9 August 2005 (Updated 1 August 2006)

The insults keep coming

By Tapani Lausti

British journalists are often at their worst when they write about "lesser" countries. The tone more often than not is patronising. Lack of familiarity is turned into a feeling of superiority. A few years ago I had some fun analysing an article which had decided that the Finns donít have a sense of irony (see Reflections from an irony-free country).

Recently a British journalist informed his readers in a "knowledgeable" way that there is not much Finnish film history to talk about. I suppose it is perfectly possible that the journalist had done serious research on the subject and decided that Finnish films of the past are rubbish. I suspect, however, that the fact that he didnít know much about the history of Finnish film industry was thoughtlessly turned into a conclusion that there is hardly anything to know.

And the insults keep coming. In a leading article, The Guardian recently wrote of Nokiaís success. (From ragbag to riches, 3 August 2005). I quote: "Why did this undynamic European country for so long overshadowed by the Soviet Union suddenly produce such a world-beating company?"

Of course, one cannot complain about the lack of explanation since the article was a short commentary. Yet, one is intrigued. What is Finland being compared with? Britain? Sweden? How does being an undynamic country manifest itself. I've been racking my brain to identify a country which could safely be described as "undynamic". I couldnít think of a single one. Perhaps this is the "not-in-the-news" syndrome. A country which cannot produce a constant flow of news-worthy items must be dull and — undynamic.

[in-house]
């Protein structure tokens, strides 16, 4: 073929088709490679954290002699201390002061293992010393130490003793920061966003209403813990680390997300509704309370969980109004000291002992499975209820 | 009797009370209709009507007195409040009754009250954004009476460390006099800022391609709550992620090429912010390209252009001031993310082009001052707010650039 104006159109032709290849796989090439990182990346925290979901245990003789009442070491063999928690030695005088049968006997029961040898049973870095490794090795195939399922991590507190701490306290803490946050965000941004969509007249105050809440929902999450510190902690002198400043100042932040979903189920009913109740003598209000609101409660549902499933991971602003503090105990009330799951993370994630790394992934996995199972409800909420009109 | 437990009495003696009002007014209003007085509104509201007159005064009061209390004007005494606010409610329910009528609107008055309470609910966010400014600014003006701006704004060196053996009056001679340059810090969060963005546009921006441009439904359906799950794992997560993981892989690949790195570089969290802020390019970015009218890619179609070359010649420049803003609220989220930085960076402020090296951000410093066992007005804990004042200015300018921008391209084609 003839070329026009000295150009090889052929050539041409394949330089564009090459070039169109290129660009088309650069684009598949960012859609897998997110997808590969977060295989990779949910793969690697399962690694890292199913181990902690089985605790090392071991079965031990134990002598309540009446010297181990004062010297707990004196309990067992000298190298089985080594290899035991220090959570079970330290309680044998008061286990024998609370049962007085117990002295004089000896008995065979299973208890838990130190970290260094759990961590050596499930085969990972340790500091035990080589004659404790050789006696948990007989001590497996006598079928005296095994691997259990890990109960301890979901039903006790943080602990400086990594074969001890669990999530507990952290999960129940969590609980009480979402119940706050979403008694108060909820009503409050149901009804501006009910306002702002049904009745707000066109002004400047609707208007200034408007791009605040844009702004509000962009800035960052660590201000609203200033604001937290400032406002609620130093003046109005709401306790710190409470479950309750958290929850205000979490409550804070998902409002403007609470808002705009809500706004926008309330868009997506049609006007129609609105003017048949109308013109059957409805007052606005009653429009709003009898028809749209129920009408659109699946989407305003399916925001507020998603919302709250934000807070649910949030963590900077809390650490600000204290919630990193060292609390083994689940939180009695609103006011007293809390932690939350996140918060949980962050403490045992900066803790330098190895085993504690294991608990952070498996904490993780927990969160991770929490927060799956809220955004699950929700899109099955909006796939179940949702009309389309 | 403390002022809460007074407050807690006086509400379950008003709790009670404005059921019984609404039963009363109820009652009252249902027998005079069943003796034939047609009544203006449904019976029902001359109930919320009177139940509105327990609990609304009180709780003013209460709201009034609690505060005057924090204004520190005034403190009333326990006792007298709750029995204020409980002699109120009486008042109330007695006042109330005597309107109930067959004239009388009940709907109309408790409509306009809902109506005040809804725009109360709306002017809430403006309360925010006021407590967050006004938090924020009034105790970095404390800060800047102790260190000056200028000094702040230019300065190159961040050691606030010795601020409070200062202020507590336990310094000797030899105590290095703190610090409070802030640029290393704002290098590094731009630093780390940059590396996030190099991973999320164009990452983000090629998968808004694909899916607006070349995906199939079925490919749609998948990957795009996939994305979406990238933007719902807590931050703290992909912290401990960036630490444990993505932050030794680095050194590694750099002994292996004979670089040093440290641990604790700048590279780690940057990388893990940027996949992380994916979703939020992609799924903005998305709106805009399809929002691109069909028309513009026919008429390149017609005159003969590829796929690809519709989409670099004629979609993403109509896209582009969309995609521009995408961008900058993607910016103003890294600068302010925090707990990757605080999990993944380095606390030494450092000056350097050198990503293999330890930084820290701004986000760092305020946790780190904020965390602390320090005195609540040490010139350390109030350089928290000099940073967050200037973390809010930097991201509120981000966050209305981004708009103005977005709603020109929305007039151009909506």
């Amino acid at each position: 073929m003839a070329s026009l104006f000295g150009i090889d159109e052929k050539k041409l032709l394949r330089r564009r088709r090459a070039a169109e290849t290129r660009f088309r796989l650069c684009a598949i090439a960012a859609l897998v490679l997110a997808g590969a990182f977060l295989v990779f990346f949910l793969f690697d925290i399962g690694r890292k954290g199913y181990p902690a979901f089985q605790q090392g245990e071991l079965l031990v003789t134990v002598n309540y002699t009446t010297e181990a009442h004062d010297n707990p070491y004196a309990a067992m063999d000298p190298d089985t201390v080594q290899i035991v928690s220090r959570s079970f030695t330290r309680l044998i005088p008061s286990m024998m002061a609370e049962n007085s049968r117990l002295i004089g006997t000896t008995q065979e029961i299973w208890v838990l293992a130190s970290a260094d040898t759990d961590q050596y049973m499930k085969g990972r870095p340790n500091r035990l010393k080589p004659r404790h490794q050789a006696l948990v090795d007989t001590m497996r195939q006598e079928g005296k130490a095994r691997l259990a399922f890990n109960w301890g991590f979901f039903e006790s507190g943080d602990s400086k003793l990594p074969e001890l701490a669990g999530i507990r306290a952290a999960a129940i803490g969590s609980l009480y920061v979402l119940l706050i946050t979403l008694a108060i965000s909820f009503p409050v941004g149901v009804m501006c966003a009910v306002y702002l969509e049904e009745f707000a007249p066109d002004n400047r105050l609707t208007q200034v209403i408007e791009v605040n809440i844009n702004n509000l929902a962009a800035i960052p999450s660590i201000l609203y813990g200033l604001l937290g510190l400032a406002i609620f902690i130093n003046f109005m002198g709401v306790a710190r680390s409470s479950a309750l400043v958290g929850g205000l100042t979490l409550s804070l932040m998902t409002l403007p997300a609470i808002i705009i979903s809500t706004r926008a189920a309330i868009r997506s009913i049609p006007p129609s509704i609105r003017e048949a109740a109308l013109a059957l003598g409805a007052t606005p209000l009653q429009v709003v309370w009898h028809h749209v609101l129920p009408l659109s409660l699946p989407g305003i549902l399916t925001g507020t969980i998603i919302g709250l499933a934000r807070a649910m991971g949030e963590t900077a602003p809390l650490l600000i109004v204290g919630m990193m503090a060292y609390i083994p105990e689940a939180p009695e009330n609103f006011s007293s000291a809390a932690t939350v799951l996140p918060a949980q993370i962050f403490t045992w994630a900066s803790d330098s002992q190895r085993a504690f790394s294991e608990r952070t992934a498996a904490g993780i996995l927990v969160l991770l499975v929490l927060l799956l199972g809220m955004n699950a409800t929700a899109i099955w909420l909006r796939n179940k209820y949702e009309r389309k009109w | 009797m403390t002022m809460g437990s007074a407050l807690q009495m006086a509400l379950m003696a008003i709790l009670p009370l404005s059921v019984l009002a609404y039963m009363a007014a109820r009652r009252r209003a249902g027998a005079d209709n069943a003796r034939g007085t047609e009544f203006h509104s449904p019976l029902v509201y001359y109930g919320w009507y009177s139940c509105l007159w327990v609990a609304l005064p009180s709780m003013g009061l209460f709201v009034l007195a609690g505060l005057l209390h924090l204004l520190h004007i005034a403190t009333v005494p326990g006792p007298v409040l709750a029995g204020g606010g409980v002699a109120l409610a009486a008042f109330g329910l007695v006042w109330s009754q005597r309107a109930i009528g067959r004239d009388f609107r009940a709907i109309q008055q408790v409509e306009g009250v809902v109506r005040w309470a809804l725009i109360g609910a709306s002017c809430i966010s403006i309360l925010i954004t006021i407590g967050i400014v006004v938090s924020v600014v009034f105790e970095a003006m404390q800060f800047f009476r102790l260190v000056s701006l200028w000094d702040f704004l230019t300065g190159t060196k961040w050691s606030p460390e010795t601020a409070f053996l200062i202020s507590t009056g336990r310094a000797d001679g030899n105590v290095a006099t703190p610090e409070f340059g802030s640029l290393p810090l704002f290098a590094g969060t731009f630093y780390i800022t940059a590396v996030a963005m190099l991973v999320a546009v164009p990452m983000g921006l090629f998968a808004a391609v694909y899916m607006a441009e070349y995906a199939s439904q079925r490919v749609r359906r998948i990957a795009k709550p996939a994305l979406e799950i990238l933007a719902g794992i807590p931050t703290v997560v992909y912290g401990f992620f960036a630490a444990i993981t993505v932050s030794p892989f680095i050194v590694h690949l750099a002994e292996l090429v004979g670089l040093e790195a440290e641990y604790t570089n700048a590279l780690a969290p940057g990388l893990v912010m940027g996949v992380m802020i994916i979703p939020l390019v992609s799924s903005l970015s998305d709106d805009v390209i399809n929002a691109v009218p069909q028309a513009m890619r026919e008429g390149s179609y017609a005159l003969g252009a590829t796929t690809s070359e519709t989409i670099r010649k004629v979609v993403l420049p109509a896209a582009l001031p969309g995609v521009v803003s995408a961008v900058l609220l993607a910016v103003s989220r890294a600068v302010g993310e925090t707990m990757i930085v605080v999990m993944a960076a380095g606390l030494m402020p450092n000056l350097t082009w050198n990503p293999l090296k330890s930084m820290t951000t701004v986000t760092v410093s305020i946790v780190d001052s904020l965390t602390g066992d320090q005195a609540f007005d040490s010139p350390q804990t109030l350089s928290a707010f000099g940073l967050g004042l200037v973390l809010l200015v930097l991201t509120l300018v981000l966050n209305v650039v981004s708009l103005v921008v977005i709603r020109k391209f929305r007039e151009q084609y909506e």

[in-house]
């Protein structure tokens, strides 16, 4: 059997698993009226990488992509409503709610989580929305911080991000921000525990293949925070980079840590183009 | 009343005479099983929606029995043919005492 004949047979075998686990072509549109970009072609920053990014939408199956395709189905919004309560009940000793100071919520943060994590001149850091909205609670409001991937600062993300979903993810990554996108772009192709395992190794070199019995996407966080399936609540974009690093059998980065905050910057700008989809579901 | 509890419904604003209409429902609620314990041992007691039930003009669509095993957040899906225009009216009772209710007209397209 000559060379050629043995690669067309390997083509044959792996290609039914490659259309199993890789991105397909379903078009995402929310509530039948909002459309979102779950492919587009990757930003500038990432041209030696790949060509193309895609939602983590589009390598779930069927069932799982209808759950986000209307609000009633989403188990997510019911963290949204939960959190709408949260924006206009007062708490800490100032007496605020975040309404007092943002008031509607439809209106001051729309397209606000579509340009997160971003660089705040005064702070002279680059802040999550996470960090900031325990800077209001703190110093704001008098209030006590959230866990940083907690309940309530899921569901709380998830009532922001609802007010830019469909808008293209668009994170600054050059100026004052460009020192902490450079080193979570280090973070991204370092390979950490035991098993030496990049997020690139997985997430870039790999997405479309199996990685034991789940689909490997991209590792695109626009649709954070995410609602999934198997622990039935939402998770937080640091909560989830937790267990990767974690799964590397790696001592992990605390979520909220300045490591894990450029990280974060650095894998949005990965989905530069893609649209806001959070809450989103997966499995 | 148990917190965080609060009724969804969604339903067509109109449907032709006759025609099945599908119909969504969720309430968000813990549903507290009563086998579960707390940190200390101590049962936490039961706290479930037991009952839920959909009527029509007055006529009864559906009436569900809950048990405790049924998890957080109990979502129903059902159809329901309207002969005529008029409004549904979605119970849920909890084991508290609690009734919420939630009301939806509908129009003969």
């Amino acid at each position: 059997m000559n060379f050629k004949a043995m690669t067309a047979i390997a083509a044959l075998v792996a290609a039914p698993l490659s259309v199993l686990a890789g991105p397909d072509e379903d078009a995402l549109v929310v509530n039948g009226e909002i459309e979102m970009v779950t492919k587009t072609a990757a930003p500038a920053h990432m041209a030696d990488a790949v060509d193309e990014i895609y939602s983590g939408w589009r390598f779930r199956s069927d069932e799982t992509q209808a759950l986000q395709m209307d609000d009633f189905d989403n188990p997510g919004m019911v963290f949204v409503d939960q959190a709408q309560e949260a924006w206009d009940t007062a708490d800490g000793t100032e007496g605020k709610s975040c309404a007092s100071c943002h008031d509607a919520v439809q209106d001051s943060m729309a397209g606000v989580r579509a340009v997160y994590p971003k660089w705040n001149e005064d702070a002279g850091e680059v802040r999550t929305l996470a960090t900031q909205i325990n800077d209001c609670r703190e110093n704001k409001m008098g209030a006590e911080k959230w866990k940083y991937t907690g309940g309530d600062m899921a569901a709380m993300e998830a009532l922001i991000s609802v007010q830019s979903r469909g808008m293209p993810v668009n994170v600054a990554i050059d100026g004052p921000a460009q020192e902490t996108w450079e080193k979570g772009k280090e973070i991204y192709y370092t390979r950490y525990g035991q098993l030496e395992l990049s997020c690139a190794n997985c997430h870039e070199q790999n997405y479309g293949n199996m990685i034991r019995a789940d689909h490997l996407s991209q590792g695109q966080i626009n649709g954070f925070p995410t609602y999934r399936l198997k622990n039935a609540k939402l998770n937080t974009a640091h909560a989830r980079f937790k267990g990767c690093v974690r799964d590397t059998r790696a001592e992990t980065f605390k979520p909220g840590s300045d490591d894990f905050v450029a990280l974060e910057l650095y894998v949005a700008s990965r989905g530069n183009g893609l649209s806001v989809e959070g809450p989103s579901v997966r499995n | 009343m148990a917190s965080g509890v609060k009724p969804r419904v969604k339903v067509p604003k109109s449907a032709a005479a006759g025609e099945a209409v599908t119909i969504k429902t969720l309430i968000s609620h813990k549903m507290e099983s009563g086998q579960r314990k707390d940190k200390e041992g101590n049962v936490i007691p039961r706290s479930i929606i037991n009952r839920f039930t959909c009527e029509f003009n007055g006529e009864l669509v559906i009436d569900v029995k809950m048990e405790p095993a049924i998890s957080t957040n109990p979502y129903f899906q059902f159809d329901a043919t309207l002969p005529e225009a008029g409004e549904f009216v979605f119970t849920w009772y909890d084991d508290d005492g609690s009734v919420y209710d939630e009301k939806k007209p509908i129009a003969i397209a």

"So long overshadowed by the Soviet Union." Well, there is a history to this image. I remember how The Guardianís stringer in Helsinki in the 70s used to complain to me that the only stories he could get the paper to publish had to offer some clear if not overblown examples of Soviet interference in Finnish affairs. The stories had to fit preconceived ideas.

Certainly there were such examples of interference and the Finns are currently once more debating how serious the Soviet threat really was (see Historical hallucinations). However, one can turn the story around and ask how was it that a small country, bullied occasionally by its big neighbour, was able to retain its independent institutions and political system. Eastern European countries, which really were Soviet satellites, watched Finnish politics with fascination. They hoped that they could in some way be "Finlandised".

As a citizen of a small country I often have a feeling that we look out through a one-way mirror. We watch carefully what is happening elsewhere and we know enough foreign languages to be able to get a pretty good picture. Journalists on the other side, trying to see through that one-way mirror, should be very careful about their conclusions, especially when there exists a kind of linguistic iron curtain. In a world where international communication is dominated by English, a small country with a peculiar language of its own suffers from a seriously unlevel-playing field.

P.S. As the news of Finland's victory in the 2006 Eurovision song contest spread around the world, I found this gem in one British newspaper: "The words 'music' and 'Finland' have rarely been associated since the death of Sibelius in 1957, a year after the birth of the Eurovision Song Contest (although the two events were not related)." (Ben Fenton, Oh Lordi! Finn metal is new face of Eurovision, The Daily Telegraph, 22 May 2006)


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